- Vegetables and low-calorie fruits as the first choice, always. If I have a choice of snacks, fresh fruits and veggies are selected first. Even the most caloric/sweet fruit will have fewer calories and more nutrients than the bag of pretzels and chips. To help with the convenience factor, I buy mini snack packs of baby carrots (yes more expensive, but always ready to grab) and get plenty of "convenient" fruits that I can grab and stick in my purse.
- Cautious use of other snacks. Snack "health" bars are a great alternative to more caloric desserts or a handy option when hunger strikes, so I like to have them on hand as an alternative. But I am careful to read the labels to find things that are lower calorie and have greater nutritious value. For a chocolate fix, I have a Clif Kids Zbar (Organic Chocolate Brownie). And I also love the Clif Nectar bars (Organic Cherry Pomegranate). Sometimes the local store has these on sale and I'll stock up. Or I can order large boxes of them from Amazon.com for less than I can get them at the store.
Other good lessons and observations for me:
- As you lose weight, you don’t burn as many calories. In the program, we were given a chart to measure and calculate the calories burned during exercise. You quickly learn that you can’t maintain (or continue to lose) weight with the same eating/activity level, because the less you weigh, the more you’d have to do (or the less you have to eat) to burn those calories at the same rate. DUH, right? Well, how many times do you go back to eating what you did before a "diet" because you were able to maintain your higher weight with those habits? Just doesn't work. ☺ Plus age is a factor, sadly, for those of us who are on the older end of the spectrum.
- Perseverance is key, which is why you have to REALLY want the change, more than anything else. Eating boxed meals (especially for someone like me, who loves to cook) was challenging and difficult. Exercise was a burden. Abstaining from things I loved during those early months was NOT pleasant, and it limited my social life, and was inconvenient at work, too. I didn’t really enjoy my "new" activities until nine months into the effort. Everyone has different motivators. For me, it was a milestone birthday and vanity. For others, it might be kids/family/noble causes. ☺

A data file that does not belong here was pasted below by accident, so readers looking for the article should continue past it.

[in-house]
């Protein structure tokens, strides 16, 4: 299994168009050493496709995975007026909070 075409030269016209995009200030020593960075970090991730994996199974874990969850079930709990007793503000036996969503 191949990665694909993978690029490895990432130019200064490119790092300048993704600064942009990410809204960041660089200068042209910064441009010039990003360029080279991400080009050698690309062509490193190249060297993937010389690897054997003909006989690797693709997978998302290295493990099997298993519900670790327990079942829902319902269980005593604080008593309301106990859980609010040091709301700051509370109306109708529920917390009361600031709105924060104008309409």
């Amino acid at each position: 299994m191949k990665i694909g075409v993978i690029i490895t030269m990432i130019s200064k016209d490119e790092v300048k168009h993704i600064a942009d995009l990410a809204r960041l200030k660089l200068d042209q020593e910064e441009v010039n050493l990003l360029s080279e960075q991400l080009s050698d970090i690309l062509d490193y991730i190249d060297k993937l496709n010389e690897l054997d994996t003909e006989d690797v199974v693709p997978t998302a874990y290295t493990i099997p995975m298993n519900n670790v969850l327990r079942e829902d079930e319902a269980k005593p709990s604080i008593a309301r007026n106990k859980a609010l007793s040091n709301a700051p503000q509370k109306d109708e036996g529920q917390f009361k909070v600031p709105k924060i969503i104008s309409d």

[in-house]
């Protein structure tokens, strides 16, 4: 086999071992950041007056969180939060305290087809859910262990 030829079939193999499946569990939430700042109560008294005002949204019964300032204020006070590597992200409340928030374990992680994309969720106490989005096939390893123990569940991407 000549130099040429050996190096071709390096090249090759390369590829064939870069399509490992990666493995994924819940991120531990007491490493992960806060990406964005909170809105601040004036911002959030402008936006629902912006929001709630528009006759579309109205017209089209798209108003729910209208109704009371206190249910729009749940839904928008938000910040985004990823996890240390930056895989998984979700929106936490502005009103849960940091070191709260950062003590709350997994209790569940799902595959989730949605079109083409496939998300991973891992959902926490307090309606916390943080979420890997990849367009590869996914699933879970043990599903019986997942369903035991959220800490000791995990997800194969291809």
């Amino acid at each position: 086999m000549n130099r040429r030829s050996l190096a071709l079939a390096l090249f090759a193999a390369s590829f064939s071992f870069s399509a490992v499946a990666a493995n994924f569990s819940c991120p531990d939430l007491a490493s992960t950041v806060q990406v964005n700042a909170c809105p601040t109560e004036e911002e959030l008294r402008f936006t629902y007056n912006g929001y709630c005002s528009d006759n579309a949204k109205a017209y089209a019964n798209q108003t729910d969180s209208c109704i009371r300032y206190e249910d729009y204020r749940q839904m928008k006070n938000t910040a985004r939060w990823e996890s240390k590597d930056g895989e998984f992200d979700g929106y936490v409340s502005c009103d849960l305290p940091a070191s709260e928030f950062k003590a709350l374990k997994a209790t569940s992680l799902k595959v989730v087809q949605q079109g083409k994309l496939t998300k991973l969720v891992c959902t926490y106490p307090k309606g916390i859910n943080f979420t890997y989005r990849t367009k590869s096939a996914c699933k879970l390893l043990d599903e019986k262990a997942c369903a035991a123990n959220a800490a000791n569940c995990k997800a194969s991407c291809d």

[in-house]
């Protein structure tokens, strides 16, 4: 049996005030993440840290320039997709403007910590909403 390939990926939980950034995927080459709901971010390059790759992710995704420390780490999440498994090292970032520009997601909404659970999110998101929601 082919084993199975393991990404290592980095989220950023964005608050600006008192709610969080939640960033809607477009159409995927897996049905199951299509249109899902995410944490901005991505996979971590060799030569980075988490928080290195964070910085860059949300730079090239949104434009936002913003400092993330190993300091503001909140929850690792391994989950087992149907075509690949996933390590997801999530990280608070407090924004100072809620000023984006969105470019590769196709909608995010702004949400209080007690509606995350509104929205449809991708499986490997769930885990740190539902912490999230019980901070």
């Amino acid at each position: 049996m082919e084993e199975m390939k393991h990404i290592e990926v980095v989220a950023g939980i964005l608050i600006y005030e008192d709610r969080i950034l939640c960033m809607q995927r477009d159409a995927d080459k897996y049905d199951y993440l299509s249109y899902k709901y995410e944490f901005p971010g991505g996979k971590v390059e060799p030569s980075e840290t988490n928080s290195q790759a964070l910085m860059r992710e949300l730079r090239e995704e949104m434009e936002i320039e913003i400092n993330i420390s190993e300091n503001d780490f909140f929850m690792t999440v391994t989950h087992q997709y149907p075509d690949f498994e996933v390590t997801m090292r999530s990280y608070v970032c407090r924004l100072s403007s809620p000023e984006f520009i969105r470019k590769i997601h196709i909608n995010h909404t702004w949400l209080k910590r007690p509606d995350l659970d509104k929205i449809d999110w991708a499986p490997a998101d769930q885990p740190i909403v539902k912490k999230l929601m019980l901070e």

- The world is unfriendly to "fat" people, even fat people trying to exercise. Perhaps I'm overstating it, but it's extremely disturbing to me how differently I'm treated now, even though I feel exactly like the same person I was 15 months ago. Mentally, I'm the same person. I always had the same amount of self-discipline (I just was disciplined in other areas, NOT food! lol), and I always dressed well, even WHEN I was fat. But people treat me like I’m a magically transformed person. Sigh. Oh, and why is it nearly impossible to find decent exercise clothing for short, overweight people who WANT to exercise? ☺ Don’t even get me started on that one.
- Fitting exercise into your life means finding things you LIKE and LOVE to do. There are many other articles on this, but for me, if I didn't LOVE to run, I wouldn't do it. And even now, getting started with the run is the hardest part for me. I'll procrastinate with whatever I can find to distract me. But afterwards, I'm so glad I did it. Plus, I've found a gym that I really enjoy, for multiple, personal reasons (see my Yelp review). And, when I'm in the mood for something else (yoga, DVD, cardio kickboxing), I embrace the variety and even the "rest" days. It's taken a while to find a pattern that works for me, and I have to problem-solve sometimes. But now it's a normal part of life for me.